Friday, November 8, 2013

Strategy, the most misused business tool of them all

Recently, I have been asked to consult for a start-up airline that was about to launch operations. The company faced its usual hiccups, common for any start-up venture, and with the imminent launch, the board had decided to strengthen the start-up management team with some serious expertise in order to increase customer experience from the start. Needless to say that the board initially did not choose me! I came in only after the original consultant had run away in tears over the company's disorder (as any entrepreneur probably can tell you, you need to be an admirer of chaos when starting-up a company) and nobody else was willing to risk his reputation. Don't get me wrong, the company itself was not worse or better than any other start-up airline. The focus had been on operations - and quite rightly so, you might argue since this is the division at the forefront competing for all those critical and internet savvy passengers out there - and with the usual understaffed start-up team, a direct consequence was that the back office had not gotten the attention it surely was entitled to.

Deciding quickly that the guys could manage operations without my help and that, as a consultant, I could not directly influence finances to the extent it deserved (you either have the money to survive the initial loss making period or you don't), I started focusing on all those nice departments that lack the glitzy and shiny perception of what a passenger thinks an airline is all about. I am talking about administration, human resources, business development... the boring yet necessary fundamentals of any company. So, after I successfully struggled to finally get my personal copy of the business plan (more often than not, consultants are apparently expected to consult on business structures that they do not know the company specific and applied fundamentals about), I started reading and on page one (I always skip the executive summary since I fortunately have enough time to make strategic decisions based on more than a page or two), I encountered the following highlighted statement that immediately started ringing all kinds of bells in my head: 'It is our strategy to provide high quality customer service.' Well, that is nice, obviously, but this strategy statement is missing its inherent point: A strategy of a company should never be about one issue alone. On the contrary, it only has an actual meaning that staff can truly work with when it addresses all aspects of the venture. This statement could very well be one of many goals to provide exceptional customer services, but it never can be a competitive strategy by itself. So, this made me thinking, how many airlines - or general organizations for that matter - have their competitive strategy right? Speaking from experience (including my experience from my own companies, I am not claiming that I have done things always right), not too many, I am afraid, and I believe this is because only few actually understand what strategy is all about.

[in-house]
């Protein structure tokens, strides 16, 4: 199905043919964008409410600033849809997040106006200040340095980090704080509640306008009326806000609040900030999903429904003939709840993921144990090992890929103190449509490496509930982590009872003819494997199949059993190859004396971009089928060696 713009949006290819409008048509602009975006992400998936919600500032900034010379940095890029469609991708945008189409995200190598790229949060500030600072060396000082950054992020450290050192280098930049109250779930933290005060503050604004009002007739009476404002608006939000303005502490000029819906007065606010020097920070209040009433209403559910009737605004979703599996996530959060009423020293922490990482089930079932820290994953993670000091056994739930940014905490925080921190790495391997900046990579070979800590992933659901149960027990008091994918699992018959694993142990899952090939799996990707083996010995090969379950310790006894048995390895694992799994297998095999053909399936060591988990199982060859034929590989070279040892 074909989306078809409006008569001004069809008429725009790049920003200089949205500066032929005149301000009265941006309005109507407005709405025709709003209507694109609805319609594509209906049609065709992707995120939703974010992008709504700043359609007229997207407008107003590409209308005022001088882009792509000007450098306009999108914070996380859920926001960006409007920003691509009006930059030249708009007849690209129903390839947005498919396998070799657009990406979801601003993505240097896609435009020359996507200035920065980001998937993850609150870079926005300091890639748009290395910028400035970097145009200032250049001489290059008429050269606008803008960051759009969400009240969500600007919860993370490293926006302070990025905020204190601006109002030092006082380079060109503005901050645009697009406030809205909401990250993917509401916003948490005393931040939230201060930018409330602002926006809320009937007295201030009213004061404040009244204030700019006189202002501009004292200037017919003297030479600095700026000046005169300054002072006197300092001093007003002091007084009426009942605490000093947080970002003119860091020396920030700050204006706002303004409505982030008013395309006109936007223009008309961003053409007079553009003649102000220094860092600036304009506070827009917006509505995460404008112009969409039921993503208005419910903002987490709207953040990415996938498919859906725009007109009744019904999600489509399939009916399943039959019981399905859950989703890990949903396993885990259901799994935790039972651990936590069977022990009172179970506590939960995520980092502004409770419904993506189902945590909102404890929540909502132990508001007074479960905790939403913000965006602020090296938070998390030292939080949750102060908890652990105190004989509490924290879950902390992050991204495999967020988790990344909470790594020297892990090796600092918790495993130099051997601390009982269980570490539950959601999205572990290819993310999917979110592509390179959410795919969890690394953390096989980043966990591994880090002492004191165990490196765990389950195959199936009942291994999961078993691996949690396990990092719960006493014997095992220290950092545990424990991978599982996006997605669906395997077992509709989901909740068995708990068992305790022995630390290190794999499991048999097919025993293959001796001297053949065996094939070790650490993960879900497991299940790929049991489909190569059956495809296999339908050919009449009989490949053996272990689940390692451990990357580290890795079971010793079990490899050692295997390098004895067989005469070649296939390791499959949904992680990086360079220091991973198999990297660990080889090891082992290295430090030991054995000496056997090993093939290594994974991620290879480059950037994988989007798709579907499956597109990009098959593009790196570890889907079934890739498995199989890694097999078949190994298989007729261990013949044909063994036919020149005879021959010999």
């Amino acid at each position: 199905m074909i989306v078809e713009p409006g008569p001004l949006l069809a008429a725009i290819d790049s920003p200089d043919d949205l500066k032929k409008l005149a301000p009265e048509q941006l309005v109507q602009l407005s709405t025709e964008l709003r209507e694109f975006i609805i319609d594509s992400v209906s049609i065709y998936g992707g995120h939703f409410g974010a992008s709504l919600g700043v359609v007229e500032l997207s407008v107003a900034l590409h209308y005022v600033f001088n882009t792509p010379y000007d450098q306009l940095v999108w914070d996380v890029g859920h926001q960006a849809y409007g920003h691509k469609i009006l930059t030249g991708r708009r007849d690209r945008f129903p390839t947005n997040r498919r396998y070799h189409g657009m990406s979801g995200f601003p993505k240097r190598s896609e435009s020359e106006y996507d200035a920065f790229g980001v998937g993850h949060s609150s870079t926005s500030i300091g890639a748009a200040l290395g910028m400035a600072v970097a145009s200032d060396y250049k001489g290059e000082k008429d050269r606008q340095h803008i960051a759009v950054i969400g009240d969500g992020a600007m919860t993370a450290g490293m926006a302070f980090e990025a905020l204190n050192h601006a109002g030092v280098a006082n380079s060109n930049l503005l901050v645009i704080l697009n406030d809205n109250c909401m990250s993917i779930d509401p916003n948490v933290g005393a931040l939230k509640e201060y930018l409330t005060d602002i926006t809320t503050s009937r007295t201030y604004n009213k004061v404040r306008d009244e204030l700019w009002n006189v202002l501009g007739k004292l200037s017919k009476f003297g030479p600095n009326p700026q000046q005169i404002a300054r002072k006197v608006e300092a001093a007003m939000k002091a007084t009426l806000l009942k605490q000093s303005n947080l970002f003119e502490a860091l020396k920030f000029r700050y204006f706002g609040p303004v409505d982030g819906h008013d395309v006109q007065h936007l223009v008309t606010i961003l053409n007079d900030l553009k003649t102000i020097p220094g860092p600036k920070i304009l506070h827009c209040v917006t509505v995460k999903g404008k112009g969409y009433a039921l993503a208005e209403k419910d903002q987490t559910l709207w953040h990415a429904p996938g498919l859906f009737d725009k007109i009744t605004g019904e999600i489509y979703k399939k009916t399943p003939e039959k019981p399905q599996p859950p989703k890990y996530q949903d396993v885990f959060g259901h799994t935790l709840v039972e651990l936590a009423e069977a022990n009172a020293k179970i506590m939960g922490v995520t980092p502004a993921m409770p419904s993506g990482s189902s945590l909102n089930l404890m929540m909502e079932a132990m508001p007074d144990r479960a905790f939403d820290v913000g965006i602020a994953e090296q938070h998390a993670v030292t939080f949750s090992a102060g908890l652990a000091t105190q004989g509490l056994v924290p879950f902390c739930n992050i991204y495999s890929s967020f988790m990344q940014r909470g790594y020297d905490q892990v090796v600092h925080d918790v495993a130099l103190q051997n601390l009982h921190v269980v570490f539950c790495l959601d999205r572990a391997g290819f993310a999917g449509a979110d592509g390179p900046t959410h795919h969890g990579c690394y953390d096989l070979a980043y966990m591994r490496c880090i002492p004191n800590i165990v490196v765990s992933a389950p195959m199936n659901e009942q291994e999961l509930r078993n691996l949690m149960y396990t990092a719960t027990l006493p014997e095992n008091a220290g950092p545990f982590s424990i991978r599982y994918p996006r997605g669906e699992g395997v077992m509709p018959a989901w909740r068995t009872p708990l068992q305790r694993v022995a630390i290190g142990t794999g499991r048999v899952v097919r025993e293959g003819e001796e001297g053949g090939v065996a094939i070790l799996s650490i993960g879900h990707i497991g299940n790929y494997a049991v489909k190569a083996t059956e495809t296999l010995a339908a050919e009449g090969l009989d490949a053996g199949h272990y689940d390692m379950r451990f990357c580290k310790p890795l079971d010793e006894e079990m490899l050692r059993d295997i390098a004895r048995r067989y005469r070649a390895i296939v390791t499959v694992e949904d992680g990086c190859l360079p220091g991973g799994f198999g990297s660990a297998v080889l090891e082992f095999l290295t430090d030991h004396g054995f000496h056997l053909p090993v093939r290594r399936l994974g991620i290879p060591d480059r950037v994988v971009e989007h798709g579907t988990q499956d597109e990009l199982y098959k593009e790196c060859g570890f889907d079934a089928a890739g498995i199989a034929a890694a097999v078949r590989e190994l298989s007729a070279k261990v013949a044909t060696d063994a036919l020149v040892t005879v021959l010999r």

Broadly, strategy can be divided into two categories: Corporate strategy and competitive strategy. Most corporations mean the latter when they refer to their strategy since corporate strategy is basically an internal plan that specifies which industries the organization wants to invest in and which upstream logistics need to be in-house (or not).
Now, competitive strategy should be based on a number of points raised in one's - hopefully sound - due diligence. These all should encompass the ever so important 'added value' to the passenger. Don't forget that at the end of the day you only receive your salary if your passenger is a) present and b) coming back for more. So, strategy should be laid-out around the following main areas: